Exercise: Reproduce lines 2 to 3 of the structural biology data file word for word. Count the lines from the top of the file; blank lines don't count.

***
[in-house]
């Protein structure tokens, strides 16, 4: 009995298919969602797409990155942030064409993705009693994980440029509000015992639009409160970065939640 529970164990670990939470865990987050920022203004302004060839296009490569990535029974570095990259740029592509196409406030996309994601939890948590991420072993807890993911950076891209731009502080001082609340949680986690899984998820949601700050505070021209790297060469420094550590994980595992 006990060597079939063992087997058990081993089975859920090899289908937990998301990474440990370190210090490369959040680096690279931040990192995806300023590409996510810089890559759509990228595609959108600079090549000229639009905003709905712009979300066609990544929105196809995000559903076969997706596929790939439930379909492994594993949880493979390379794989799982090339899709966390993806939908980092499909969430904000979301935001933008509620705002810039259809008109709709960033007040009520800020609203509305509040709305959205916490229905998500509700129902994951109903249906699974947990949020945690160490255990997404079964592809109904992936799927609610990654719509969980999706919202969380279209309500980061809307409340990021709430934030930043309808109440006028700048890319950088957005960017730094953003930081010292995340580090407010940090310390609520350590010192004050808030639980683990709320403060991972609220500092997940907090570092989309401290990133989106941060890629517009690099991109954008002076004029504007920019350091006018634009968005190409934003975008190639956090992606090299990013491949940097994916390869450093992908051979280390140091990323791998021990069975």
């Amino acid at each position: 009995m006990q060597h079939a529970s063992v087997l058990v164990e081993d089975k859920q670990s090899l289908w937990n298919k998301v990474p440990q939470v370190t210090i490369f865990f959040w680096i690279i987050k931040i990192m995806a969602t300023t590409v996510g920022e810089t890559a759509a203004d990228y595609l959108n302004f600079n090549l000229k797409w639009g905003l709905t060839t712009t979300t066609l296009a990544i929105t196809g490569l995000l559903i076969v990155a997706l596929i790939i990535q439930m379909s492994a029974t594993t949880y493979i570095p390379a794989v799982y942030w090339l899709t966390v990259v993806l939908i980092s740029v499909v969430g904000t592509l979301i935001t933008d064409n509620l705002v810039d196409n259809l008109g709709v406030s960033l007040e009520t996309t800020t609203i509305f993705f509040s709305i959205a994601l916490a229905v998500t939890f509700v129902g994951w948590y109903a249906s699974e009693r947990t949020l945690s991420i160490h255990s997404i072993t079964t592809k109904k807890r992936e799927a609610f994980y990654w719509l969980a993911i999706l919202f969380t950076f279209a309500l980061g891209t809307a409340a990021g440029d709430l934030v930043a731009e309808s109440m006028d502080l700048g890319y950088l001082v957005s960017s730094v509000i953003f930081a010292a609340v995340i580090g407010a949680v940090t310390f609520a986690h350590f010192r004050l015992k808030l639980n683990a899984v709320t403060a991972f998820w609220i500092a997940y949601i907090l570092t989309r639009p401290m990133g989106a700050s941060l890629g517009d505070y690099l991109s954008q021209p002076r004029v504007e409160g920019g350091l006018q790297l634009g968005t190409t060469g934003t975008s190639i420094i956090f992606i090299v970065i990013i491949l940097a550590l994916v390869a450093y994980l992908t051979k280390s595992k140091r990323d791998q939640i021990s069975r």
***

């Protein structure tokens, strides 16, 4: 009995298919969602797409990155942030064409993705009693994980440029509000015992639009409160970065939640 529970164990670990939470865990987050920022203004302004060839296009490569990535029974570095990259740029592509196409406030996309994601939890948590991420072993807890993911950076891209731009502080001082609340949680986690899984998820949601700050505070021209790297060469420094550590994980595992 006990060597079939063992087997058990081993089975859920090899289908937990998301990474440990370190210090490369959040680096690279931040990192995806300023590409996510810089890559759509990228595609959108600079090549000229639009905003709905712009979300066609990544929105196809995000559903076969997706596929790939439930379909492994594993949880493979390379794989799982090339899709966390993806939908980092499909969430904000979301935001933008509620705002810039259809008109709709960033007040009520800020609203509305509040709305959205916490229905998500509700129902994951109903249906699974947990949020945690160490255990997404079964592809109904992936799927609610990654719509969980999706919202969380279209309500980061809307409340990021709430934030930043309808109440006028700048890319950088957005960017730094953003930081010292995340580090407010940090310390609520350590010192004050808030639980683990709320403060991972609220500092997940907090570092989309401290990133989106941060890629517009690099991109954008002076004029504007920019350091006018634009968005190409934003975008190639956090992606090299990013491949940097994916390869450093992908051979280390140091990323791998021990069975």
């Amino acid at each position: 009995m006990q060597h079939a529970s063992v087997l058990v164990e081993d089975k859920q670990s090899l289908w937990n298919k998301v990474p440990q939470v370190t210090i490369f865990f959040w680096i690279i987050k931040i990192m995806a969602t300023t590409v996510g920022e810089t890559a759509a203004d990228y595609l959108n302004f600079n090549l000229k797409w639009g905003l709905t060839t712009t979300t066609l296009a990544i929105t196809g490569l995000l559903i076969v990155a997706l596929i790939i990535q439930m379909s492994a029974t594993t949880y493979i570095p390379a794989v799982y942030w090339l899709t966390v990259v993806l939908i980092s740029v499909v969430g904000t592509l979301i935001t933008d064409n509620l705002v810039d196409n259809l008109g709709v406030s960033l007040e009520t996309t800020t609203i509305f993705f509040s709305i959205a994601l916490a229905v998500t939890f509700v129902g994951w948590y109903a249906s699974e009693r947990t949020l945690s991420i160490h255990s997404i072993t079964t592809k109904k807890r992936e799927a609610f994980y990654w719509l969980a993911i999706l919202f969380t950076f279209a309500l980061g891209t809307a409340a990021g440029d709430l934030v930043a731009e309808s109440m006028d502080l700048g890319y950088l001082v957005s960017s730094v509000i953003f930081a010292a609340v995340i580090g407010a949680v940090t310390f609520a986690h350590f010192r004050l015992k808030l639980n683990a899984v709320t403060a991972f998820w609220i500092a997940y949601i907090l570092t989309r639009p401290m990133g989106a700050s941060l890629g517009d505070y690099l991109s954008q021209p002076r004029v504007e409160g920019g350091l006018q790297l634009g968005t190409t060469g934003t975008s190639i420094i956090f992606i090299v970065i990013i491949l940097a550590l994916v390869a450093y994980l992908t051979k280390s595992k140091r990323d791998q939640i021990s069975r």